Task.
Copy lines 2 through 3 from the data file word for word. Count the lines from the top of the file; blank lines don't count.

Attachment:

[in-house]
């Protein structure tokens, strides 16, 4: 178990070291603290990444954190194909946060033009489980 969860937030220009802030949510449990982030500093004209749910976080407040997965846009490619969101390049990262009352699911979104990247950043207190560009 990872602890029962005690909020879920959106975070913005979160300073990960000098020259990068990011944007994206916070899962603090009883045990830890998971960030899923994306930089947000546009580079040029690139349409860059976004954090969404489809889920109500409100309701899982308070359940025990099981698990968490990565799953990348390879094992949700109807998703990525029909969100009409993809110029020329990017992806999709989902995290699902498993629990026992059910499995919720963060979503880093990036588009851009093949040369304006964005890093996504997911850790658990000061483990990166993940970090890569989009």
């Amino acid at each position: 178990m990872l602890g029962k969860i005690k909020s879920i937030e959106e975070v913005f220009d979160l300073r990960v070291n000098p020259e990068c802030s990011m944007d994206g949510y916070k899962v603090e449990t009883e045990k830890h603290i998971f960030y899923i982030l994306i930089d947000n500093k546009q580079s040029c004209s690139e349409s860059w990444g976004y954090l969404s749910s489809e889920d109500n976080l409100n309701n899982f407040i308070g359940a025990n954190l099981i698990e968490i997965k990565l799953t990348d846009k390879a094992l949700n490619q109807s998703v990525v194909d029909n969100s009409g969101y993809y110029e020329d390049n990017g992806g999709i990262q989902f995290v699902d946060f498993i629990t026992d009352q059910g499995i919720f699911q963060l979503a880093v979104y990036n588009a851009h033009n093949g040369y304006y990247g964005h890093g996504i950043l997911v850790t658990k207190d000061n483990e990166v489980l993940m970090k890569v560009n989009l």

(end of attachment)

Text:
């Protein structure tokens, strides 16, 4: 178990070291603290990444954190194909946060033009489980 969860937030220009802030949510449990982030500093004209749910976080407040997965846009490619969101390049990262009352699911979104990247950043207190560009 990872602890029962005690909020879920959106975070913005979160300073990960000098020259990068990011944007994206916070899962603090009883045990830890998971960030899923994306930089947000546009580079040029690139349409860059976004954090969404489809889920109500409100309701899982308070359940025990099981698990968490990565799953990348390879094992949700109807998703990525029909969100009409993809110029020329990017992806999709989902995290699902498993629990026992059910499995919720963060979503880093990036588009851009093949040369304006964005890093996504997911850790658990000061483990990166993940970090890569989009």
């Amino acid at each position: 178990m990872l602890g029962k969860i005690k909020s879920i937030e959106e975070v913005f220009d979160l300073r990960v070291n000098p020259e990068c802030s990011m944007d994206g949510y916070k899962v603090e449990t009883e045990k830890h603290i998971f960030y899923i982030l994306i930089d947000n500093k546009q580079s040029c004209s690139e349409s860059w990444g976004y954090l969404s749910s489809e889920d109500n976080l409100n309701n899982f407040i308070g359940a025990n954190l099981i698990e968490i997965k990565l799953t990348d846009k390879a094992l949700n490619q109807s998703v990525v194909d029909n969100s009409g969101y993809y110029e020329d390049n990017g992806g999709i990262q989902f995290v699902d946060f498993i629990t026992d009352q059910g499995i919720f699911q963060l979503a880093v979104y990036n588009a851009h033009n093949g040369y304006y990247g964005h890093g996504i950043l997911v850790t658990k207190d000061n483990e990166v489980l993940m970090k890569v560009n989009l």